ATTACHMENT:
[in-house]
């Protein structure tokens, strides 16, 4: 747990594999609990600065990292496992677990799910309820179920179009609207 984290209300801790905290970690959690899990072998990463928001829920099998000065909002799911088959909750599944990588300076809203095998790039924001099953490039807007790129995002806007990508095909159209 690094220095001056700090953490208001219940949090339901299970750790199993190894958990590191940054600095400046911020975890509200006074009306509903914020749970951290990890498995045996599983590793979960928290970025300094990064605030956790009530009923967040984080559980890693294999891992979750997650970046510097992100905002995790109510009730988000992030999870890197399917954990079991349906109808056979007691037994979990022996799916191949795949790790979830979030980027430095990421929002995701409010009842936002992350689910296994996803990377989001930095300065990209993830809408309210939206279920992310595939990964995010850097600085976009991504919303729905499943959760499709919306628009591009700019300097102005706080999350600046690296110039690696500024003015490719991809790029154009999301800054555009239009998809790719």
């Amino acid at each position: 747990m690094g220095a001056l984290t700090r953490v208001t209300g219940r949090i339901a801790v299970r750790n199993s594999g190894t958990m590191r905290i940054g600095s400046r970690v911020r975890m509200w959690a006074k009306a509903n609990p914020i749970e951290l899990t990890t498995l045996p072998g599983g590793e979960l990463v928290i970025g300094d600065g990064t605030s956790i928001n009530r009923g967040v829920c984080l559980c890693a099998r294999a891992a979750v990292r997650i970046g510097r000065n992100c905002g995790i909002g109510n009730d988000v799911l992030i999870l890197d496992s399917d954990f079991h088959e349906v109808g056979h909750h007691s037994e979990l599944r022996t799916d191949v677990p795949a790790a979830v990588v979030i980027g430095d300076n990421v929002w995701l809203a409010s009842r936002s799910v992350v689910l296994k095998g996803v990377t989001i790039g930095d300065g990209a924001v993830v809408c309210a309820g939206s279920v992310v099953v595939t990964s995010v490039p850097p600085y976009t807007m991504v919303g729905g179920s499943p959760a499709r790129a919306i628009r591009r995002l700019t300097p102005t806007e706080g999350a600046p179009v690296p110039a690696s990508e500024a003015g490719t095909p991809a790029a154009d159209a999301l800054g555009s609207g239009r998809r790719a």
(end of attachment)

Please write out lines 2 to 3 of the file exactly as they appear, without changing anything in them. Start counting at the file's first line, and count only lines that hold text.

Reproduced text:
């Protein structure tokens, strides 16, 4: 747990594999609990600065990292496992677990799910309820179920179009609207 984290209300801790905290970690959690899990072998990463928001829920099998000065909002799911088959909750599944990588300076809203095998790039924001099953490039807007790129995002806007990508095909159209 690094220095001056700090953490208001219940949090339901299970750790199993190894958990590191940054600095400046911020975890509200006074009306509903914020749970951290990890498995045996599983590793979960928290970025300094990064605030956790009530009923967040984080559980890693294999891992979750997650970046510097992100905002995790109510009730988000992030999870890197399917954990079991349906109808056979007691037994979990022996799916191949795949790790979830979030980027430095990421929002995701409010009842936002992350689910296994996803990377989001930095300065990209993830809408309210939206279920992310595939990964995010850097600085976009991504919303729905499943959760499709919306628009591009700019300097102005706080999350600046690296110039690696500024003015490719991809790029154009999301800054555009239009998809790719």
């Amino acid at each position: 747990m690094g220095a001056l984290t700090r953490v208001t209300g219940r949090i339901a801790v299970r750790n199993s594999g190894t958990m590191r905290i940054g600095s400046r970690v911020r975890m509200w959690a006074k009306a509903n609990p914020i749970e951290l899990t990890t498995l045996p072998g599983g590793e979960l990463v928290i970025g300094d600065g990064t605030s956790i928001n009530r009923g967040v829920c984080l559980c890693a099998r294999a891992a979750v990292r997650i970046g510097r000065n992100c905002g995790i909002g109510n009730d988000v799911l992030i999870l890197d496992s399917d954990f079991h088959e349906v109808g056979h909750h007691s037994e979990l599944r022996t799916d191949v677990p795949a790790a979830v990588v979030i980027g430095d300076n990421v929002w995701l809203a409010s009842r936002s799910v992350v689910l296994k095998g996803v990377t989001i790039g930095d300065g990209a924001v993830v809408c309210a309820g939206s279920v992310v099953v595939t990964s995010v490039p850097p600085y976009t807007m991504v919303g729905g179920s499943p959760a499709r790129a919306i628009r591009r995002l700019t300097p102005t806007e706080g999350a600046p179009v690296p110039a690696s990508e500024a003015g490719t095909p991809a790029a154009d159209a999301l800054g555009s609207g239009r998809r790719a």